SummaryA county-based accountable care organization integrates medical, behavioral, and social services with the goal of improving outcomes and reducing costs for newly enrolled Medicaid beneficiaries in Hennepin County, Minnesota. Known as Hennepin Health, the organization is a partnership of several organizations within the county government that share financial risk (a medical center, health plan, social services organization, and Federally Qualified Health Center). An assigned care coordinator works to ensure that each enrollee receives appropriate services based on his or her medical, mental, and social service needs. Partners share data electronically to allow for complete information on each enrollee, and jointly implement initiatives to improve care and promote appropriate utilization. The organization has experienced a growth in enrollment over time; has reduced hospital admissions, readmissions, emergency department visits, and the costs of caring for enrollees with historically high usage; and has generated high enrollee satisfaction.Moderate: The evidence consists of post-implementation data on enrollment growth and enrollee satisfaction, along with pre- and post-implementation comparisons of key outcomes measures, including hospital admissions and readmissions, ED visits, and total utilization and medication costs for high users of health services.
Developing OrganizationsHennepin County (MN) Human Services and Public Health Department; Hennepin County Medical Center; Metropolitan Health Plan; Northpoint Health and Wellness Center
Date First Implemented2012
Patient PopulationHennepin Health serves single, nondisabled adults 21 years to 64 years who do not have children and have incomes at or below 75 percent of the Federal poverty level.Age > Adult (19-44 years); Vulnerable Populations > Impoverished; Insurance Status > Medicaid; Vulnerable Populations > Medically or socially complex; Age > Middle-aged adult (45-64 years)
Problem AddressedTraditional models of health care financing and delivery often lead to ineffective or inefficient care.1 In particular, traditional fee-for-service (FFS) reimbursement creates incentives for providers to deliver more (but not necessarily higher quality) care, which increases costs and forces health plans to raise premiums. Accountable care organizations (ACOs) have the potential to effectively align incentives for health plan and provider partners and generate better quality at lower cost, but to date only approximately 10 percent of Americans receive care under this model. Better quality and care coordination is particularly important for Medicaid enrollees, who disproportionally experience chronic conditions.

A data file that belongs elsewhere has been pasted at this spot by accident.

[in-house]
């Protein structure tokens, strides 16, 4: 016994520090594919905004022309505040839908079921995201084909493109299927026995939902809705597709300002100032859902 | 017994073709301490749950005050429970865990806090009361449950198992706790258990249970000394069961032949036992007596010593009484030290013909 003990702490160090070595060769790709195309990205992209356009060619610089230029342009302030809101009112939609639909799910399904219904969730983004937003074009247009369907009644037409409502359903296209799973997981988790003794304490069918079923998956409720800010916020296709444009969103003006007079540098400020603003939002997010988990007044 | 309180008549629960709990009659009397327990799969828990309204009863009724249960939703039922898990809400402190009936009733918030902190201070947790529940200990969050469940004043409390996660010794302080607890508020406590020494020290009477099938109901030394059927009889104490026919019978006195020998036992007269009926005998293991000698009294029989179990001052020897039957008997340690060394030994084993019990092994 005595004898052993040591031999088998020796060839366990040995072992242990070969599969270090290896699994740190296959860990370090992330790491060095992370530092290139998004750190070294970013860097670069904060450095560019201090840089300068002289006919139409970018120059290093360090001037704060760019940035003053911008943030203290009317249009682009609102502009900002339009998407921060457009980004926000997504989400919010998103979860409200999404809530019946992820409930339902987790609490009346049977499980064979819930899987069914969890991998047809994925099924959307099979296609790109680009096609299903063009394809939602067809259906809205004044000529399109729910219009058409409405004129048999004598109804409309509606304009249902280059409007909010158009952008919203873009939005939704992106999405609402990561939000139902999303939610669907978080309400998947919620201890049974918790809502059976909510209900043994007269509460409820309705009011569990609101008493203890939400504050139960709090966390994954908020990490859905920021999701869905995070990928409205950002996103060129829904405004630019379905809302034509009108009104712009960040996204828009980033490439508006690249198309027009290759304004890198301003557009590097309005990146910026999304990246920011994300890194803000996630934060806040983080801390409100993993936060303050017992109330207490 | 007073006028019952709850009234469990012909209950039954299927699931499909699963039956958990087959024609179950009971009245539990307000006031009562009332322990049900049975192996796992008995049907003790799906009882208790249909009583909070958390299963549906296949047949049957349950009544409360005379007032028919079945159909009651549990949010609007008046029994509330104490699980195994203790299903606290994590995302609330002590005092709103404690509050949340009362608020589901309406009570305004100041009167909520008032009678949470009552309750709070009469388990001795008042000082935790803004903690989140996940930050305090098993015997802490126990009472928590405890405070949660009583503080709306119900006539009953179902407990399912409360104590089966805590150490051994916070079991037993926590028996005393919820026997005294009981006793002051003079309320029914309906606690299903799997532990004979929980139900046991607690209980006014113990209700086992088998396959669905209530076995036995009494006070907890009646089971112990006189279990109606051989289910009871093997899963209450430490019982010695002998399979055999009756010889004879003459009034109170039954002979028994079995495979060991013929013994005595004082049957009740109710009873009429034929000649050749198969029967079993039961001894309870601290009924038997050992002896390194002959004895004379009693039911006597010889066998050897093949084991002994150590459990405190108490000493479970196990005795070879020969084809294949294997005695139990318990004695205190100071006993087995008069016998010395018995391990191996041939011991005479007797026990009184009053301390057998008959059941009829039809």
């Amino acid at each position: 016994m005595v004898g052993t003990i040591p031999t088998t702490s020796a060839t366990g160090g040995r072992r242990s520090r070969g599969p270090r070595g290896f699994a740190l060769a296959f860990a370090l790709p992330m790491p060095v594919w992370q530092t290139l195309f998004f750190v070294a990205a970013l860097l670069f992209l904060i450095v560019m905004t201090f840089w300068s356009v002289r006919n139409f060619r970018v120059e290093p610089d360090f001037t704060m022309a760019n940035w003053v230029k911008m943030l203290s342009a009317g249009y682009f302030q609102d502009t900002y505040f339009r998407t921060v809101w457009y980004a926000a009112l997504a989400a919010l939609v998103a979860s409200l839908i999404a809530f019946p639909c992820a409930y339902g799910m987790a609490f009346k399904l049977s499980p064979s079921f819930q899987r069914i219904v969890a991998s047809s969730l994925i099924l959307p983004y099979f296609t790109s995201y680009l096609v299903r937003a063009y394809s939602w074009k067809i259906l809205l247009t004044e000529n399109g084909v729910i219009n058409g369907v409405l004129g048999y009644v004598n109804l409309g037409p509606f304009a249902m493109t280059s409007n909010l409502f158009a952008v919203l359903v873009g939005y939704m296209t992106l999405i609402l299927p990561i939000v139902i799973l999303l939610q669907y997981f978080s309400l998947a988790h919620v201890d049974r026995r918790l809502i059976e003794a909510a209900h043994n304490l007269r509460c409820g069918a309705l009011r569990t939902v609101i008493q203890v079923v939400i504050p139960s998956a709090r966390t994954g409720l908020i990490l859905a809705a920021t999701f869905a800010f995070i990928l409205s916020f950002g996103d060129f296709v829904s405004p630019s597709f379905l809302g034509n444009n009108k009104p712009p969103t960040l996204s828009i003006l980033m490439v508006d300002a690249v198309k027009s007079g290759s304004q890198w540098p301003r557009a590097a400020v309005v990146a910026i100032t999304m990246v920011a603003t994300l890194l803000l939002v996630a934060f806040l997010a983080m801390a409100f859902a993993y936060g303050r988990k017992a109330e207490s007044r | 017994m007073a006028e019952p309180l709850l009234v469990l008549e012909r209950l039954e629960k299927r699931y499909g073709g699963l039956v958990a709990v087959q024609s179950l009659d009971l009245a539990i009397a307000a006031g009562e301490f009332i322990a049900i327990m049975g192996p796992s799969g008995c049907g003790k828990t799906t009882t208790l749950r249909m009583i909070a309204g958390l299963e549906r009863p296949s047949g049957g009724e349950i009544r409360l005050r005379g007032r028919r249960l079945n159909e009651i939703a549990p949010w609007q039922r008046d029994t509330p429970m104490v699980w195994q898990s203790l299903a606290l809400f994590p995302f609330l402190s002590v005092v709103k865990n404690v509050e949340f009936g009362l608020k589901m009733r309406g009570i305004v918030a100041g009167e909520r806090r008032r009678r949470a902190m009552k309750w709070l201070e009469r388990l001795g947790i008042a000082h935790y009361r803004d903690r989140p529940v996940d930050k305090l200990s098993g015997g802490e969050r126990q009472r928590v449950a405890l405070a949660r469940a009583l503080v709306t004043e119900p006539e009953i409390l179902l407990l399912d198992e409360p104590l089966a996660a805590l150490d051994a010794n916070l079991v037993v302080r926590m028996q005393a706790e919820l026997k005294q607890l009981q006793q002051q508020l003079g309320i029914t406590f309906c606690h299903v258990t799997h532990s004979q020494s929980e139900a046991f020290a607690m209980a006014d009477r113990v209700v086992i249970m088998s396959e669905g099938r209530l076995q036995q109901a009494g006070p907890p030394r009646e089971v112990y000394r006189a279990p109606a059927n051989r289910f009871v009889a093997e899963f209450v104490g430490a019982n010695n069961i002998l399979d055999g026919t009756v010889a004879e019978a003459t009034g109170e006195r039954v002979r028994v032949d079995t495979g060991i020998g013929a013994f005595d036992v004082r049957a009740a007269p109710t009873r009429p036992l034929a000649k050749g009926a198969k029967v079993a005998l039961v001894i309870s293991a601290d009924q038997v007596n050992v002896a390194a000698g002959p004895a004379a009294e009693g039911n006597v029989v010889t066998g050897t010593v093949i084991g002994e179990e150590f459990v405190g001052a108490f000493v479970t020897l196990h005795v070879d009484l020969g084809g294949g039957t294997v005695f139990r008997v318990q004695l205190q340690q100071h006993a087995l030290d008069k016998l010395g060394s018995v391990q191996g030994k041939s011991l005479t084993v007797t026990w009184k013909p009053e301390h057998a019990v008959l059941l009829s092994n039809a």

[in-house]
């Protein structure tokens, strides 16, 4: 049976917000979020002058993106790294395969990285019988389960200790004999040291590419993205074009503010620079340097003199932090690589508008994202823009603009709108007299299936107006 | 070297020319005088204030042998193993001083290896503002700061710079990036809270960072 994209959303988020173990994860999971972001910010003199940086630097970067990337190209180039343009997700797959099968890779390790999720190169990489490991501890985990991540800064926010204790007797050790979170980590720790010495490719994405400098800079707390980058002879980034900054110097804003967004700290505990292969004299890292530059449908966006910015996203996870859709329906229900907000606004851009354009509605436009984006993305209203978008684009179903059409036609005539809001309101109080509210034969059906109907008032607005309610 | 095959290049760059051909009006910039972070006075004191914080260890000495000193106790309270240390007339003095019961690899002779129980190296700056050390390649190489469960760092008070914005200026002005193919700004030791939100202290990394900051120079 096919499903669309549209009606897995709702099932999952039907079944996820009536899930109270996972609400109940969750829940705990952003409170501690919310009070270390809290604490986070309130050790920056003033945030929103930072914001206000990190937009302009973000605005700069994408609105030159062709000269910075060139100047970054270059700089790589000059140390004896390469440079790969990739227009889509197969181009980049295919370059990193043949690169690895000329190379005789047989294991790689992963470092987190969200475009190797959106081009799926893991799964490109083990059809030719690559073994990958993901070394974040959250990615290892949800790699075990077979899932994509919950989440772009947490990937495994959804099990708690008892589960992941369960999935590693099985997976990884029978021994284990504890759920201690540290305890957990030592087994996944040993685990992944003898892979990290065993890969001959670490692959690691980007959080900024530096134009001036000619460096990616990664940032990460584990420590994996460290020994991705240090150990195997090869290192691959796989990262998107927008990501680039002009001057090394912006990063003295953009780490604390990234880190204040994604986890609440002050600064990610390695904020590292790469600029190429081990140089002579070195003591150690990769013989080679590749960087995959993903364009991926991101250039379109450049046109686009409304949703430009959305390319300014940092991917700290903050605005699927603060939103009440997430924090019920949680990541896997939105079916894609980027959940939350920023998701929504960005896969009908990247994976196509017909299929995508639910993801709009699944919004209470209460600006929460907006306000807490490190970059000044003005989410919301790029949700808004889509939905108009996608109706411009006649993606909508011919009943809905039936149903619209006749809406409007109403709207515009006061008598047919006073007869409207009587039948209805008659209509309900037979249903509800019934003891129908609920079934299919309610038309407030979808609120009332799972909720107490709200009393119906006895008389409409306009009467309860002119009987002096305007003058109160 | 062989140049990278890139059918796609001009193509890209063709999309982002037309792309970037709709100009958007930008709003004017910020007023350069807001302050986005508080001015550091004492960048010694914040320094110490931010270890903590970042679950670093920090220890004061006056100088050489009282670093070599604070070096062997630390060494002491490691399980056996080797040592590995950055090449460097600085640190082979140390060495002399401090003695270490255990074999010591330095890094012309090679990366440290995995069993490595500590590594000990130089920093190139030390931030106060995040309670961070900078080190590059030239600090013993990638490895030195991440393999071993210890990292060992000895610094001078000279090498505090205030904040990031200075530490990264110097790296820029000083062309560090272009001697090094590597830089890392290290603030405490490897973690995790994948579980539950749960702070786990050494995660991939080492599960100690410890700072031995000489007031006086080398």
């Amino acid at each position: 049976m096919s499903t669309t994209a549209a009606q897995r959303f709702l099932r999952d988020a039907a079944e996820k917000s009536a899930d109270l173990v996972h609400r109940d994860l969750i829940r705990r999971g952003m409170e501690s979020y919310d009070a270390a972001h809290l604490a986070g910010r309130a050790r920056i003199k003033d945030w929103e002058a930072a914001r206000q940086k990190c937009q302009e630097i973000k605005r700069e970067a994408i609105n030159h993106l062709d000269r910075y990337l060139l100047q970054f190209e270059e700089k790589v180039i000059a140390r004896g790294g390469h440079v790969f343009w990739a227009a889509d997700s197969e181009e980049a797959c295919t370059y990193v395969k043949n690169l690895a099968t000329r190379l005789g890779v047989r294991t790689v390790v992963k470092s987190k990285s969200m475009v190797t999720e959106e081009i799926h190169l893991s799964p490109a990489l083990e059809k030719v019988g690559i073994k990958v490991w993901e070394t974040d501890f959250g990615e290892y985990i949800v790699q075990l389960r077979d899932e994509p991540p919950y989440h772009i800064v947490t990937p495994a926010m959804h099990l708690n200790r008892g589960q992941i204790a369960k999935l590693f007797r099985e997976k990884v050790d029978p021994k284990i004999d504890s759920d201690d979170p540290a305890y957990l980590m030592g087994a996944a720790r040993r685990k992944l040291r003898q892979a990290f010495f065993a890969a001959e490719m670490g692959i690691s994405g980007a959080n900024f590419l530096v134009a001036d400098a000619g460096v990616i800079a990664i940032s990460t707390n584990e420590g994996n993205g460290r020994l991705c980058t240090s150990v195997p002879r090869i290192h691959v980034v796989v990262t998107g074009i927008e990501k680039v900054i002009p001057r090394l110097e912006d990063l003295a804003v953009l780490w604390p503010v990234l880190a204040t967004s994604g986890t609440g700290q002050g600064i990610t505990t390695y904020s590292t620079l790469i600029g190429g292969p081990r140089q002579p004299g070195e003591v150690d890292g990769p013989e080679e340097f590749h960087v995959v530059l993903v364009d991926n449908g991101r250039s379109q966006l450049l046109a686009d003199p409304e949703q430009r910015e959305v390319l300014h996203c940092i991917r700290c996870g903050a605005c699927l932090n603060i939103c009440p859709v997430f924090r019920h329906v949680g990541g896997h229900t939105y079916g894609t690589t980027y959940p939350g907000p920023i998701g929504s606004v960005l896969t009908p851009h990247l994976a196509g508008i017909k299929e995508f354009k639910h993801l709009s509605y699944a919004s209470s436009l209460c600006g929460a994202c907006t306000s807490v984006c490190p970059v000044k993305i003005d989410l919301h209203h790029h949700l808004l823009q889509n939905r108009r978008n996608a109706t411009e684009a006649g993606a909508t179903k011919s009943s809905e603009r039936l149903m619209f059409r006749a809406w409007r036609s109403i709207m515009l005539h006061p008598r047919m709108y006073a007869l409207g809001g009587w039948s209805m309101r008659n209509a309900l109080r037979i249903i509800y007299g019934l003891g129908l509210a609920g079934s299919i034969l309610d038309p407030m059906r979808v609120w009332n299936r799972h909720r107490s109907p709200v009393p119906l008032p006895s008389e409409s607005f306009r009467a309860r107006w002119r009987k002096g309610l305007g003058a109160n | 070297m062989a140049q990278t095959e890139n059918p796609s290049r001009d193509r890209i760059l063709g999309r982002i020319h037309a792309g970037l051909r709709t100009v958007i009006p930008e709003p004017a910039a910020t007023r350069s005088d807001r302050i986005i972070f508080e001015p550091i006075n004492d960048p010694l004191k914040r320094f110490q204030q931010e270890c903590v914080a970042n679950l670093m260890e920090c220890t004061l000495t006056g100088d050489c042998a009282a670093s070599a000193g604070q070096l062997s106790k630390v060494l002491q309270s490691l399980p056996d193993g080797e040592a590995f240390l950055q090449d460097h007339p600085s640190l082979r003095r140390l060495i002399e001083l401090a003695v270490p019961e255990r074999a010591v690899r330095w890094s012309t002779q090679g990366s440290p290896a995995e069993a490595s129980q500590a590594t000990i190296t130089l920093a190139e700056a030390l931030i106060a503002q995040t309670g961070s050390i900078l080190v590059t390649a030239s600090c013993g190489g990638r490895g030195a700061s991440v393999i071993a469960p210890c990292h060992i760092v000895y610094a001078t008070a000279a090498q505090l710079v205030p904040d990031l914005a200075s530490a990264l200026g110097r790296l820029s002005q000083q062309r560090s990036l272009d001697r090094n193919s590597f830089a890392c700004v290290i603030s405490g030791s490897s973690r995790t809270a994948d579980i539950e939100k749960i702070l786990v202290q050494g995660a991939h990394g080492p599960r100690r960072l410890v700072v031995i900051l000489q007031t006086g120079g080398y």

- Misaligned incentives under FFS, leading to high costs: The FFS payment system creates a financial incentive to provide more services (regardless of whether they are needed), which leads to higher costs and insurance premiums but not necessarily better quality.1,2
- Unrealized potential of ACOs: Providers and payers are developing alternative payment and delivery models to help align incentives for physicians, hospitals, and health plans, focusing them on improving quality and managing costs. ACOs represent one such model. ACOs are alliances of health plans and providers that agree to take on responsibility for a defined population of patients, typically under a global budget in which partners share in any deficits or surpluses. Although this model has shown promise in reducing costs and improving quality,2 less than 10 percent of the U.S. population is served by ACOs. As of early 2013, roughly 330 ACOs existed, serving between 25 million and 31 million people. These include ACOs recognized by the Centers for Medicare & Medicaid Services, which provide care to approximately 2.4 million Medicare beneficiaries and 15 million other individuals as well as ACOs sponsored by commercial insurers, which serve an additional 8 million to 14 million individuals.3
- Particularly for Medicaid populations: Although medical, mental, and social service providers working alone can provide interventions to address one aspect of an enrollee's health problems, they generally do not have the tools or support to execute a coordinated approach to managing their overall health, either individually or at a population level. ACOs can offer this type of coordinated approach, which can be particularly valuable for Medicaid beneficiaries who disproportionally experience chronic conditions and often face socioeconomic challenges. For example, a study of female Medicaid beneficiaries 18 years to 64 years found that 33 percent had high blood pressure and 20 percent had depression, rates that are significantly higher than in the general adult population.4
Description of the Innovative ActivityA county-based ACO integrates medical, behavioral, and social services, with the goal of improving outcomes and reducing costs for newly enrolled Medicaid beneficiaries in Hennepin County, Minnesota. Known as Hennepin Health, the organization is a partnership of several organizations within the county government that share financial risk (a medical center, health plan, social services organization, and Federally Qualified Health Center [FQHC]). An assigned care coordinator works to ensure that each enrollee receives appropriate services based on his or her medical, mental, and social service needs. Partners share data electronically to allow for complete information on each enrollee, and jointly implement initiatives to improve care and promote appropriate utilization. Key program elements are outlined below:
- Partner relationship: Enabled by State legislation, four organizations that are part of the Hennepin County government signed a business associates’ agreement to form Hennepin Health. Partners share in financial risk and contract with affiliated providers to round out geographic coverage and to provide services they cannot offer.